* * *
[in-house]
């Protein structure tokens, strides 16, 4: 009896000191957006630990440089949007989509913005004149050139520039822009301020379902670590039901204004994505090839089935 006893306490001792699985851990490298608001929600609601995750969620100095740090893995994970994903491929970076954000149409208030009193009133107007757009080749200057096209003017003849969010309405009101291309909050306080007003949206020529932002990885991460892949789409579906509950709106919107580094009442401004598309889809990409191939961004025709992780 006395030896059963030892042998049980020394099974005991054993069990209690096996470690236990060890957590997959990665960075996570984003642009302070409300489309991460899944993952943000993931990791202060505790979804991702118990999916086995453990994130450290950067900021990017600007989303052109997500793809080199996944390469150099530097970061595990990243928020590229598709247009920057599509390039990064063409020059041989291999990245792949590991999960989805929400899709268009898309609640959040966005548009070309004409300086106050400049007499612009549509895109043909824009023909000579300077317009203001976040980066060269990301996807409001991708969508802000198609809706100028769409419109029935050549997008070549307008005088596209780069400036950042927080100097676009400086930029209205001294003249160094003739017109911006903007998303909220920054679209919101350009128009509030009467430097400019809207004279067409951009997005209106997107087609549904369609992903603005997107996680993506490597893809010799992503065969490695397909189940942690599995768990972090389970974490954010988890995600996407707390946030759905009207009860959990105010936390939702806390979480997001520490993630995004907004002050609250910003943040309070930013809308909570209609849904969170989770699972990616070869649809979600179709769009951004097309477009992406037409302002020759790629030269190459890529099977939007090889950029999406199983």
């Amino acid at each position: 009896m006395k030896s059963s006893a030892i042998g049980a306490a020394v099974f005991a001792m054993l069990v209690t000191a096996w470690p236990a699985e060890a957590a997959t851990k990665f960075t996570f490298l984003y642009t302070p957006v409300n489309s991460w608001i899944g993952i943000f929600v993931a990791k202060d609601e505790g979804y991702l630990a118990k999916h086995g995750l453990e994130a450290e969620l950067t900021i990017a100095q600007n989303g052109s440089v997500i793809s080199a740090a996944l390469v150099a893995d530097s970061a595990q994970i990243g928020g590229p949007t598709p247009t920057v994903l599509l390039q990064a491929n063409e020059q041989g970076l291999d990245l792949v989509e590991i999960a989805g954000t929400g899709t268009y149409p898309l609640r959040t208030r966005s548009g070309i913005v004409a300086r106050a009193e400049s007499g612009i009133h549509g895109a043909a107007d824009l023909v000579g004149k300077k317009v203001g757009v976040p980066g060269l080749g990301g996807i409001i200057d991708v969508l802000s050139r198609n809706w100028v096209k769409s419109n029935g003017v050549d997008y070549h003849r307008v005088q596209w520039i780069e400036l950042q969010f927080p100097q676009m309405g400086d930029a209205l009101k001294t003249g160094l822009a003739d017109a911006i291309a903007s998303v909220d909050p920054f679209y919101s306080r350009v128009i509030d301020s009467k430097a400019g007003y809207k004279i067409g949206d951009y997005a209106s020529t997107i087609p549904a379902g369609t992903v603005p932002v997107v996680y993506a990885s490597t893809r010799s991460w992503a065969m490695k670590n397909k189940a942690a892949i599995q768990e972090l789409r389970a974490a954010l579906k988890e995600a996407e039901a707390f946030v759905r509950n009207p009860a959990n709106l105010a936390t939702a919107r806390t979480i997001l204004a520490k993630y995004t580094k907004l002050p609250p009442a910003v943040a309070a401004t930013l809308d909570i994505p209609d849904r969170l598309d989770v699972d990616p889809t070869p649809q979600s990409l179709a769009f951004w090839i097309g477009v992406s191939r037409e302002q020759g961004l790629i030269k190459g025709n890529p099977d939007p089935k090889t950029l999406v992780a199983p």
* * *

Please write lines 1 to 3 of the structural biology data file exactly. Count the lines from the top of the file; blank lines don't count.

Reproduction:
[in-house]
């Protein structure tokens, strides 16, 4: 009896000191957006630990440089949007989509913005004149050139520039822009301020379902670590039901204004994505090839089935 006893306490001792699985851990490298608001929600609601995750969620100095740090893995994970994903491929970076954000149409208030009193009133107007757009080749200057096209003017003849969010309405009101291309909050306080007003949206020529932002990885991460892949789409579906509950709106919107580094009442401004598309889809990409191939961004025709992780 006395030896059963030892042998049980020394099974005991054993069990209690096996470690236990060890957590997959990665960075996570984003642009302070409300489309991460899944993952943000993931990791202060505790979804991702118990999916086995453990994130450290950067900021990017600007989303052109997500793809080199996944390469150099530097970061595990990243928020590229598709247009920057599509390039990064063409020059041989291999990245792949590991999960989805929400899709268009898309609640959040966005548009070309004409300086106050400049007499612009549509895109043909824009023909000579300077317009203001976040980066060269990301996807409001991708969508802000198609809706100028769409419109029935050549997008070549307008005088596209780069400036950042927080100097676009400086930029209205001294003249160094003739017109911006903007998303909220920054679209919101350009128009509030009467430097400019809207004279067409951009997005209106997107087609549904369609992903603005997107996680993506490597893809010799992503065969490695397909189940942690599995768990972090389970974490954010988890995600996407707390946030759905009207009860959990105010936390939702806390979480997001520490993630995004907004002050609250910003943040309070930013809308909570209609849904969170989770699972990616070869649809979600179709769009951004097309477009992406037409302002020759790629030269190459890529099977939007090889950029999406199983």
């Amino acid at each position: 009896m006395k030896s059963s006893a030892i042998g049980a306490a020394v099974f005991a001792m054993l069990v209690t000191a096996w470690p236990a699985e060890a957590a997959t851990k990665f960075t996570f490298l984003y642009t302070p957006v409300n489309s991460w608001i899944g993952i943000f929600v993931a990791k202060d609601e505790g979804y991702l630990a118990k999916h086995g995750l453990e994130a450290e969620l950067t900021i990017a100095q600007n989303g052109s440089v997500i793809s080199a740090a996944l390469v150099a893995d530097s970061a595990q994970i990243g928020g590229p949007t598709p247009t920057v994903l599509l390039q990064a491929n063409e020059q041989g970076l291999d990245l792949v989509e590991i999960a989805g954000t929400g899709t268009y149409p898309l609640r959040t208030r966005s548009g070309i913005v004409a300086r106050a009193e400049s007499g612009i009133h549509g895109a043909a107007d824009l023909v000579g004149k300077k317009v203001g757009v976040p980066g060269l080749g990301g996807i409001i200057d991708v969508l802000s050139r198609n809706w100028v096209k769409s419109n029935g003017v050549d997008y070549h003849r307008v005088q596209w520039i780069e400036l950042q969010f927080p100097q676009m309405g400086d930029a209205l009101k001294t003249g160094l822009a003739d017109a911006i291309a903007s998303v909220d909050p920054f679209y919101s306080r350009v128009i509030d301020s009467k430097a400019g007003y809207k004279i067409g949206d951009y997005a209106s020529t997107i087609p549904a379902g369609t992903v603005p932002v997107v996680y993506a990885s490597t893809r010799s991460w992503a065969m490695k670590n397909k189940a942690a892949i599995q768990e972090l789409r389970a974490a954010l579906k988890e995600a996407e039901a707390f946030v759905r509950n009207p009860a959990n709106l105010a936390t939702a919107r806390t979480i997001l204004a520490k993630y995004t580094k907004l002050p609250p009442a910003v943040a309070a401004t930013l809308d909570i994505p209609d849904r969170l598309d989770v699972d990616p889809t070869p649809q979600s990409l179709a769009f951004w090839i097309g477009v992406s191939r037409e302002q020759g961004l790629i030269k190459g025709n890529p099977d939007p089935k090889t950029l999406v992780a199983p």